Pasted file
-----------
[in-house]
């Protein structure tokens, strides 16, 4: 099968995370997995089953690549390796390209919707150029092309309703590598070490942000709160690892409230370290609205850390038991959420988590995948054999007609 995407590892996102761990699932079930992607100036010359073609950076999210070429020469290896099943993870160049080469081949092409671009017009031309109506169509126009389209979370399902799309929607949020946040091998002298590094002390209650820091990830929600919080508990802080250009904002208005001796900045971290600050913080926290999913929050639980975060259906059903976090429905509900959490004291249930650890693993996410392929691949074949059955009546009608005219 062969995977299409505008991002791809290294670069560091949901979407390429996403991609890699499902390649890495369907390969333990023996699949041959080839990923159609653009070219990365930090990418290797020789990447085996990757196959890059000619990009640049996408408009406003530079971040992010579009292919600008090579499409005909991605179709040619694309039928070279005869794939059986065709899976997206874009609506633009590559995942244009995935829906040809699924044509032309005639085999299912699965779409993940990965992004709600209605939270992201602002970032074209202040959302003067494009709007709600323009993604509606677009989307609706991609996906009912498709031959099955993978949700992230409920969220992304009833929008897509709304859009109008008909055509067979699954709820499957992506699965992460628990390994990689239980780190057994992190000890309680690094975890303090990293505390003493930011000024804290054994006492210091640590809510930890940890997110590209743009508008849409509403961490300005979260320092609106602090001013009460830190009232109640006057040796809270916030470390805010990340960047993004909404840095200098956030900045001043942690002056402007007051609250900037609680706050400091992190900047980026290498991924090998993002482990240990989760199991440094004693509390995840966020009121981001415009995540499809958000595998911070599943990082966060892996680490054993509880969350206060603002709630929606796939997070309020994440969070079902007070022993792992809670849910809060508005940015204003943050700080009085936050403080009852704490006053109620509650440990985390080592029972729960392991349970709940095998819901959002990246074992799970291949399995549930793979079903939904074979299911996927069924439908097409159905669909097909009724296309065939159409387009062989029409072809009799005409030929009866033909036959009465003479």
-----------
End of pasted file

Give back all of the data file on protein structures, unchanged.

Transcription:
[in-house]
């Protein structure tokens, strides 16, 4: 099968995370997995089953690549390796390209919707150029092309309703590598070490942000709160690892409230370290609205850390038991959420988590995948054999007609 995407590892996102761990699932079930992607100036010359073609950076999210070429020469290896099943993870160049080469081949092409671009017009031309109506169509126009389209979370399902799309929607949020946040091998002298590094002390209650820091990830929600919080508990802080250009904002208005001796900045971290600050913080926290999913929050639980975060259906059903976090429905509900959490004291249930650890693993996410392929691949074949059955009546009608005219 062969995977299409505008991002791809290294670069560091949901979407390429996403991609890699499902390649890495369907390969333990023996699949041959080839990923159609653009070219990365930090990418290797020789990447085996990757196959890059000619990009640049996408408009406003530079971040992010579009292919600008090579499409005909991605179709040619694309039928070279005869794939059986065709899976997206874009609506633009590559995942244009995935829906040809699924044509032309005639085999299912699965779409993940990965992004709600209605939270992201602002970032074209202040959302003067494009709007709600323009993604509606677009989307609706991609996906009912498709031959099955993978949700992230409920969220992304009833929008897509709304859009109008008909055509067979699954709820499957992506699965992460628990390994990689239980780190057994992190000890309680690094975890303090990293505390003493930011000024804290054994006492210091640590809510930890940890997110590209743009508008849409509403961490300005979260320092609106602090001013009460830190009232109640006057040796809270916030470390805010990340960047993004909404840095200098956030900045001043942690002056402007007051609250900037609680706050400091992190900047980026290498991924090998993002482990240990989760199991440094004693509390995840966020009121981001415009995540499809958000595998911070599943990082966060892996680490054993509880969350206060603002709630929606796939997070309020994440969070079902007070022993792992809670849910809060508005940015204003943050700080009085936050403080009852704490006053109620509650440990985390080592029972729960392991349970709940095998819901959002990246074992799970291949399995549930793979079903939904074979299911996927069924439908097409159905669909097909009724296309065939159409387009062989029409072809009799005409030929009866033909036959009465003479």